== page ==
Latest Developments, October 19

In the latest news and analysis…

The truth about tax agreements
The Tax Justice Network writes that the Cayman News Service “has blown the lid on one of the biggest lies of recent years about tax havens/secrecy jurisdiction” that tax information exchange agreements (TIEAs) bring transparency to tax havens.
“On the face of them TIEAs appeared “fearsome” with one tax authority forcing another to disclose information on foreign nationals, [Mourant Ozannes’s Robert] Shepherd noted, but actually there was a good deal that trust professionals could do to protect beneficiaries and honour obligations of confidentiality, citing a number of hoops that tax authorities needed to go through to extract information. For example, the onshore authority must initially identify the tax payer in question about whom they require the information and equally they must have exhausted all local powers to gain information first.

Ziva Robertson from Withers said that there was a big difference between the political will to be seen to be creating TIEAs and the actual economic effect of their implementation.”

Inclusive growth and inequality
The International Monetary Fund’s new economic outlook for Sub-Saharan Africa predicts continued high growth for the region and disputes the apparent disconnect between growth and poverty reduction, while conceding that inequality is rising.
“First, for the region as a whole, the link between poverty and growth is generally weak. But this relationship is considerably stronger for the region’s high-growth countries.
Second, there is evidence of growth having been fairly inclusive in the region’s high-growth countries. We find, for example, that the lowest quartile in three out of the four case studies (Ghana, Tanzania, Uganda) has enjoyed fairly high increases in consumption. But there are signs that in many of these countries higher-income households have enjoyed still higher growth in consumption. This implies some increase in inequality, broadly in line with patterns observed in a number of high-growth Asian countries.”

Malaria vaccine agnosticism
New York University’s Karen Grépin urges caution over the news of a possible malaria vaccine that set off so much excitement earlier this week.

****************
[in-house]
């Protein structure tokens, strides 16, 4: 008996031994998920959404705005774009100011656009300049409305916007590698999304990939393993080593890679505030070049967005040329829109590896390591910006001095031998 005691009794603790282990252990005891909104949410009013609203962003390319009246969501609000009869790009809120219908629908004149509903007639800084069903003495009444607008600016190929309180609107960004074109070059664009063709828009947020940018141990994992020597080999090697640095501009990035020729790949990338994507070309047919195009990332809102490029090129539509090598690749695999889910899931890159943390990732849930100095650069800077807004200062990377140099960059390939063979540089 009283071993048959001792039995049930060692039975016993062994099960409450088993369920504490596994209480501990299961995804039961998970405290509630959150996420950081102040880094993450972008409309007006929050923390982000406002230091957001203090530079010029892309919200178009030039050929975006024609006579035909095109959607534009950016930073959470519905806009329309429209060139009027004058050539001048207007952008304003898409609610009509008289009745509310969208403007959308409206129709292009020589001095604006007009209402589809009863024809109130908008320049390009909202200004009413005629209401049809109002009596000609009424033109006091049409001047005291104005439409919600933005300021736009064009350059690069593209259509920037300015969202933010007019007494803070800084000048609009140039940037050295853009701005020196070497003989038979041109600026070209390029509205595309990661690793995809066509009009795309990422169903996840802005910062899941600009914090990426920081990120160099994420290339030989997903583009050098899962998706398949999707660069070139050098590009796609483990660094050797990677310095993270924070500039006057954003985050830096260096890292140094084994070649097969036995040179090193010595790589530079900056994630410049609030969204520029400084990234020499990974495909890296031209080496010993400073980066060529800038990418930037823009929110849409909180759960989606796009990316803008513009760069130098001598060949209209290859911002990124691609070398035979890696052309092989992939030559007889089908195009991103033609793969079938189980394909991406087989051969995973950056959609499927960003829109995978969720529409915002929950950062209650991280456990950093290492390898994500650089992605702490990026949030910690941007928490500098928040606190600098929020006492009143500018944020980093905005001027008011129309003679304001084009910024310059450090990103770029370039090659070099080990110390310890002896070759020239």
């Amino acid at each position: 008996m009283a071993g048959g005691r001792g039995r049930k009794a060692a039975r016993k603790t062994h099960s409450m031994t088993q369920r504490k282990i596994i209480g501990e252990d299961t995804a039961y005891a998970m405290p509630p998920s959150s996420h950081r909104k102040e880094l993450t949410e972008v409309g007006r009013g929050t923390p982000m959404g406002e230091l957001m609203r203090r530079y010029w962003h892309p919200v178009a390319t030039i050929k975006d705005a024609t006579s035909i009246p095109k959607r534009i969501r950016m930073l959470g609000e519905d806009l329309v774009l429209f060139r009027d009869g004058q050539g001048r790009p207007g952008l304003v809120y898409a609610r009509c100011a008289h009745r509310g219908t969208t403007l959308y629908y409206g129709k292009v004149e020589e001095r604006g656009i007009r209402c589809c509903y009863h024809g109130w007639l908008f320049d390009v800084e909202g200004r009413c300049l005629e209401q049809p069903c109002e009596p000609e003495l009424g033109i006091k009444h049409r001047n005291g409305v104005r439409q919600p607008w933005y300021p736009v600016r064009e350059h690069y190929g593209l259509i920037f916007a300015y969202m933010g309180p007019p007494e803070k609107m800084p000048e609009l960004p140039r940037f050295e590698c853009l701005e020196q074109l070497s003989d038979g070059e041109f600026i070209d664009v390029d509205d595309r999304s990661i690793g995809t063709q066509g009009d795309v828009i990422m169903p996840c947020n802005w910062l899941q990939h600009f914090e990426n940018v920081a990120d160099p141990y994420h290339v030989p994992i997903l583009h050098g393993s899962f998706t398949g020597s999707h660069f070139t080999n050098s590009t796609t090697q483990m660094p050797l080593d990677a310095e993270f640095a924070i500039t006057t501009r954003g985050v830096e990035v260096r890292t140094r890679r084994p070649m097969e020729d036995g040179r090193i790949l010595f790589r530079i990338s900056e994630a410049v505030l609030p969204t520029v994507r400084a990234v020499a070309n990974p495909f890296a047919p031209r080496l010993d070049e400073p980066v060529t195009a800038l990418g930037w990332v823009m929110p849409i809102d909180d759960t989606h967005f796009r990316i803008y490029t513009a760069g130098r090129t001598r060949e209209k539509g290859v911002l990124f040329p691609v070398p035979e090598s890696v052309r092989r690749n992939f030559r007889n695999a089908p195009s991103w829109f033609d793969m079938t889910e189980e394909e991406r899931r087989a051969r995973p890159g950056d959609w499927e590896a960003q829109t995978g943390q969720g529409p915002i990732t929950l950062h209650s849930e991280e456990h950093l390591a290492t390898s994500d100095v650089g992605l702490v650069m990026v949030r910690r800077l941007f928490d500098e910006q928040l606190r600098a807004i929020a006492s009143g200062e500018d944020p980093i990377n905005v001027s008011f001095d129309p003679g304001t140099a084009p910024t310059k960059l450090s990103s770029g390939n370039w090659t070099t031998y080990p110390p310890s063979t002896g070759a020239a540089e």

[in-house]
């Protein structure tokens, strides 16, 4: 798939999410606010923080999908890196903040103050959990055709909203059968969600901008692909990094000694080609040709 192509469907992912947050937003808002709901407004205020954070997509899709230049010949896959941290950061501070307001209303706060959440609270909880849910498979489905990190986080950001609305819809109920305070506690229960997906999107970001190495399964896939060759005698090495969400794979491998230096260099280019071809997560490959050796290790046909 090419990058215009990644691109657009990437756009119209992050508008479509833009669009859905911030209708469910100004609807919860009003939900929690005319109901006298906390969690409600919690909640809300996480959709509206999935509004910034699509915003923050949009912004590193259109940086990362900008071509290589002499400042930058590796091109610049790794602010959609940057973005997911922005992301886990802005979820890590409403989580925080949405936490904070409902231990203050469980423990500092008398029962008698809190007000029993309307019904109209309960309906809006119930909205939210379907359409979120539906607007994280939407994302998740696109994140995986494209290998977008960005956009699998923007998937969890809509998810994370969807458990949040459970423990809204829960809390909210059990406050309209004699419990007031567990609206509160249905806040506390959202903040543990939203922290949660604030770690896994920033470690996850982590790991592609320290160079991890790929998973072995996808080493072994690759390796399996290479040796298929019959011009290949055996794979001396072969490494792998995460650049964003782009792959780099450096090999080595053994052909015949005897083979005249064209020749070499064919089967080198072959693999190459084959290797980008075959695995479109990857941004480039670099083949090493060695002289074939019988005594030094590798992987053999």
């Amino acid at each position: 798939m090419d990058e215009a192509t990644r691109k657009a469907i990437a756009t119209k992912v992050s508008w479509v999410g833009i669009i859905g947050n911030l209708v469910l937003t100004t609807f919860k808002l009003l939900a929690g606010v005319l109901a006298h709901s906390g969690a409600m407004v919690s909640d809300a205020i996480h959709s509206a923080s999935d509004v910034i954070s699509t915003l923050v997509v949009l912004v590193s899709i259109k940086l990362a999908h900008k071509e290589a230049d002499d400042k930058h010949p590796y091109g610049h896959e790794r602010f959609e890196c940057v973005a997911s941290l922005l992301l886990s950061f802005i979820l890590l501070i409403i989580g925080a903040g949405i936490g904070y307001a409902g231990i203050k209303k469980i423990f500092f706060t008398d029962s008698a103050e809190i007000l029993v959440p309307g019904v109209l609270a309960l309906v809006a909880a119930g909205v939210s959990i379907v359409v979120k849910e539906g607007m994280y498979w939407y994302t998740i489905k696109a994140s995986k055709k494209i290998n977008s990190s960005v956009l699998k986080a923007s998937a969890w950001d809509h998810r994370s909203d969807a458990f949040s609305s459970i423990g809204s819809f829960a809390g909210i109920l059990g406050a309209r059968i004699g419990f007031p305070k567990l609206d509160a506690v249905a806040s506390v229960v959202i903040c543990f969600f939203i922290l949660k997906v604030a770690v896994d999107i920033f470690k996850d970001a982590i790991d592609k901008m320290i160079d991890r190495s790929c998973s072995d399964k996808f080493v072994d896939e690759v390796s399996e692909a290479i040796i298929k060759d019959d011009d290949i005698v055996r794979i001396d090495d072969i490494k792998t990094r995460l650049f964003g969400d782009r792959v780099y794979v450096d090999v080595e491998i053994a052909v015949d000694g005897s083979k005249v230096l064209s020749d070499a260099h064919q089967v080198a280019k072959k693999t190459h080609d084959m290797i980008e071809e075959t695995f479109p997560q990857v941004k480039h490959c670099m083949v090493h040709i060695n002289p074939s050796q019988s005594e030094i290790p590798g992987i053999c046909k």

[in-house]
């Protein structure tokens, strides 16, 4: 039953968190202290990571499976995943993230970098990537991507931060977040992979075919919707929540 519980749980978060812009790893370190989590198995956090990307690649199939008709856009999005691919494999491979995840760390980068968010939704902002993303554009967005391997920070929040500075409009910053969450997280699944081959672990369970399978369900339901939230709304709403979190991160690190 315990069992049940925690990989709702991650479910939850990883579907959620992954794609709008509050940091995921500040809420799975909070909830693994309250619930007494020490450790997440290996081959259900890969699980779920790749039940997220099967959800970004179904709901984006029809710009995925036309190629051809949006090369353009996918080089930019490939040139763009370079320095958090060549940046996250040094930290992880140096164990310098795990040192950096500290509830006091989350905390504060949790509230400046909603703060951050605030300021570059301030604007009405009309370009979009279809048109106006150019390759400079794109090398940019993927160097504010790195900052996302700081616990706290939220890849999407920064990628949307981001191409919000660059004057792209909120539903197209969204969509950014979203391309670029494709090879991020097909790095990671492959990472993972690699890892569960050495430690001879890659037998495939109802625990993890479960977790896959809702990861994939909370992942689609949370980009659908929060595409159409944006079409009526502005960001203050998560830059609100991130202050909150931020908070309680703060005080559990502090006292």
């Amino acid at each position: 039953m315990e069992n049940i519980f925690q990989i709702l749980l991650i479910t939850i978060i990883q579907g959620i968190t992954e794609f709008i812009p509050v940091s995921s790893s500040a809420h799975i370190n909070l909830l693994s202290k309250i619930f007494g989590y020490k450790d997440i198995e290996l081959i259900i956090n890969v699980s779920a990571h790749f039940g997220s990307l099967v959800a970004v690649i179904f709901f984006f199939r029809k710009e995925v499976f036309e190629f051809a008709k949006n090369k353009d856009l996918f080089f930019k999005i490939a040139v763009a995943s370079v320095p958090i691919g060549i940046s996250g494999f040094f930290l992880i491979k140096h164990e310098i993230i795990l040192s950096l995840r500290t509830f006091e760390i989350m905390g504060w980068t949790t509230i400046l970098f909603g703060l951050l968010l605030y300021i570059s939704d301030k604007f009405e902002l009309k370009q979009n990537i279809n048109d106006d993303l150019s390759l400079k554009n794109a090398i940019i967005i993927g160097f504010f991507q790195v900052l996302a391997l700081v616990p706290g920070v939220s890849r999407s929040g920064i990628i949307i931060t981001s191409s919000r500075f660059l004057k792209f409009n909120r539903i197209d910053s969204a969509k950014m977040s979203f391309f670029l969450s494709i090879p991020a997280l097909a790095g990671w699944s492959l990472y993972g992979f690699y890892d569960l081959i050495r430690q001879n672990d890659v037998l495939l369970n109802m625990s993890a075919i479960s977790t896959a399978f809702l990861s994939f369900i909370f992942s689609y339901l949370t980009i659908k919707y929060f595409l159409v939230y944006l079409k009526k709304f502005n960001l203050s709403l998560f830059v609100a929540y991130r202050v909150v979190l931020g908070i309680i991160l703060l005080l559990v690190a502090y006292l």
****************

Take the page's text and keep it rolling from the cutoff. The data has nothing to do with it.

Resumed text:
“But as a public health professional, I just don’t think that enough new evidence has been presented for us to think that we found a “game changer” when it comes to malaria prevention and control. The real question, at least in my mind, that is relevant in this discussion is: does this vaccine provide any real lasting immunological protection in the target populations? The interim study was not set up to address this question. The actual full study was but, and I am not entirely sure why, the interim results were published anyway years before the real results of this study are going to be known. I am not the only one who questions the merits of this approach, in the accompanying editorial in the [New England Journal of Medicine] by Nicolas Witte, a true expert in this area, said “there does not seem to be a clear scientific reason why this trial has been reported with less than half the efficacy results available”. But of course we all know it is not always just science that drives most scientific discussions.”

GM food politics
IRIN reports on the ongoing debate over genetically modified food in Africa which finds itself in the middle of an ideological and commercial rivalry between the US and EU.
“A deep mistrust also prevails in Africa, given the fact that two power blocs – the EU and the USA remain divided over GM.